Workshop ‘Literature, fieldwork, and the social sciences’

13-14 March 2018
Maastricht University
Grote Gracht 80-82 (Soiron building), Spiegelzaal (first floor)

Credit for RMA students: 1 EC

Please, register by February 25, 2018, by sending your name, affiliation and day(s) you will attend to with the subject Workshop March.


Bringing together an international group of specialists, this workshop reflects on the role of literary and cultural studies in the contemporary humanities and on potential collaborations with colleagues from the social sciences who use qualitative methods like interviewing and fieldwork. This is a timely topic, as is shown by special issues devoted to ‘description across disciplines’ and ‘postcritique’ (Representations, 2016; PMLA, 2017) as well as by recent publications of scholars like Amy Hungerford, Margaret Mackey, Shalini Puri, Heather Love, Rita Felski, Ivan Jablonka and many others. These articles and research projects are different in various ways, but they share the ambition to develop new paths for literary studies with the help of insights from the social sciences, to develop future forms of ‘fieldwork’, broadly construed. Our workshop aims to map these new paths and set the agenda for new collaborations between literature, literary studies, and the social sciences. We would like to tackle questions like the following: what role does literary studies play in the contemporary humanities? Which insights from the social sciences can help us to rethink contemporary literature and literary studies? What themes, methods, and histories connect literary studies and the social sciences? How have novelists and other writers picked up on these ideas, and used/criticized them? How does a social sciences approach to novels, poems, and other cultural artifacts differ from a literary approach, and how can they enrich each other?


Tuesday 12 March 2018

11.00 welcome by the organizers
11.15-12.30 Amy Hungerford
12.30-14.00 lunch
14.00-14.45 Aagje Swinnen
14.45-15.30 Miriam Meissner
15.30-16.00 break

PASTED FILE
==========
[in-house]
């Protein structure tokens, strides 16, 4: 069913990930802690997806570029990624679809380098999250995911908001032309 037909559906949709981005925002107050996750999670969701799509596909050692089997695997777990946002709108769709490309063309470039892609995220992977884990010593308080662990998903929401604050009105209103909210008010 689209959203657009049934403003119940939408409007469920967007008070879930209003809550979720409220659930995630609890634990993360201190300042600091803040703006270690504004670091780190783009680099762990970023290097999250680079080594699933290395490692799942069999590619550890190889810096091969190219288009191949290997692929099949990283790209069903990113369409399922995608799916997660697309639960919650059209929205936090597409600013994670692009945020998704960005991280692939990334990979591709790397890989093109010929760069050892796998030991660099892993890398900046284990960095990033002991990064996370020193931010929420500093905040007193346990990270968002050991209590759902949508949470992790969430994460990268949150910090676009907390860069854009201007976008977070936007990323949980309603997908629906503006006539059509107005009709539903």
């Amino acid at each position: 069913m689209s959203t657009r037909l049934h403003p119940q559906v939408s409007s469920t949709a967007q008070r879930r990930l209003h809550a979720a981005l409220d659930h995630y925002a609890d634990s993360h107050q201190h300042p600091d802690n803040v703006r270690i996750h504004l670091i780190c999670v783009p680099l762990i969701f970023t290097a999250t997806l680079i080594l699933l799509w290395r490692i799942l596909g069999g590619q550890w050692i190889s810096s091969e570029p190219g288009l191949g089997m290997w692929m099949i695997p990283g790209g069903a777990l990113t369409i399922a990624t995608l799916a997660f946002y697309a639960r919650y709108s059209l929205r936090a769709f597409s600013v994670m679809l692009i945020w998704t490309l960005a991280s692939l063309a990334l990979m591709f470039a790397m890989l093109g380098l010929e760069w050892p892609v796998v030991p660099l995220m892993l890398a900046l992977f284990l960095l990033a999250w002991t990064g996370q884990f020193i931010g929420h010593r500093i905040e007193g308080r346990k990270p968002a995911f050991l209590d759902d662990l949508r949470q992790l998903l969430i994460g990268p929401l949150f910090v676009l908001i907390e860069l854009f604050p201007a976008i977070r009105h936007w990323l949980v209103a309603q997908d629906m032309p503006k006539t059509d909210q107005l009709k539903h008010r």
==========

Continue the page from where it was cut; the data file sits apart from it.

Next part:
16.00-17.00 Marco Caracciolo and Susannah Crockford
17.00-17.15 break
17.15-18.15 Odile Heynders

Wednesday 14 March 2018

10.00-11.15 Shalini Puri
11.15-11.30 break
11.30-12.15 Emilie Sitzia
12.15-13.45 lunch
13.45-14.30 Gaston Franssen
14.30-15.15 Leni Van Goidsenhoven
15.15-15.30 break
15.30-16.45 Margaret Mackey
16.45-17.00 break
17.00-18.00 Lies Wesseling


  • Amy Hungerford (Yale University) has recently published an important study of contemporary literature that combines traditional approaches with ethnographic techniques like interviewing and participant observation (Making Literature Now, Stanford, 2016). She is also Dean of the Humanities Division at Yale.
  • Margaret Mackey (University of Alberta) has published widely on the subject of young people’s reading. Her most recent work is an interdisciplinary ‘auto-bibliography’ that describes and explains her development as a reader from the 1950s onwards, combining insights from textual criticism, social analysis, and reading theory (One Child Reading, University of Alberta Press, 2016).
  • Shalini Puri (University of Pittsburgh) works on postcolonial theory and cultural studies of the global South, with a special focus on the Caribbean and on cultural practices related to the overlapping African and Asian diasporas. She has recently coedited Theorizing Fieldwork in the Humanities (Palgrave, 2016).
  • Marco Caracciolo (Ghent University) is lead researcher on an ERC starting grant project which brings together literary studies and narrative approaches in the social sciences to analyze how literary fiction as well as oral narratives by members of the public imagine relations between humans and nonhumans in the context of a global environmental crisis. His publications include Strange Narrators in Contemporary Fiction (University of Nebraska Press, 2016) and A Passion for Specificity: Confronting Inner Experience in Literature and Science (Ohio State UP, 2016).
  • Gaston Franssen (University of Amsterdam) is a literary scholar whose recent research examines celebrity culture, illness narratives, and therapeutic uses of fiction, paying special attention to how these social phenomena shape the selves of authors and readers. He recently co-edited Celebrity Authorship and Afterlives in English and American Literature (Palgrave, 2016).
  • Odile Heijnders (Tilburg University) studies contemporary literature in relation to theories of democracy, the public sphere, and the public intellectual. She is the author of Writers as Public Intellectuals: Literature, Celebrity, Democracy (Palgrave, 2015).
  • Leni Van Goidsenhoven (Leuven University) wrote her Phd on self-presentations of people living with autism in print and online (Autisme in veelvoud: het potentieel van life writing voor alternatieve vormen van subjectiviteit, 2017). Her work is situated at the intersection of literary and disability studies.
  • The scholars from Maastricht University who are involved in this workshop are affiliated with the interdisciplinary research program Arts, Media, and Culture (

Registration and credits

Members of the Netherlands Research School for Literary Studies (Netherlands Research School for Literary Studies/OSL) are invited to participate in the workshop. OSL RMA students can acquire 1 ECTS by

  • Attending a workshop day of their choice,
  • Preparing questions for the speakers in relation to an 80-page-reader that will be send upon registration,
  • Write a 800-word response to one of the lectures after the workshop in light of the future of literary studies.

Please, register by February 25, 2018, by sending your name, affiliation and day(s) you will attend to with the subject Workshop March.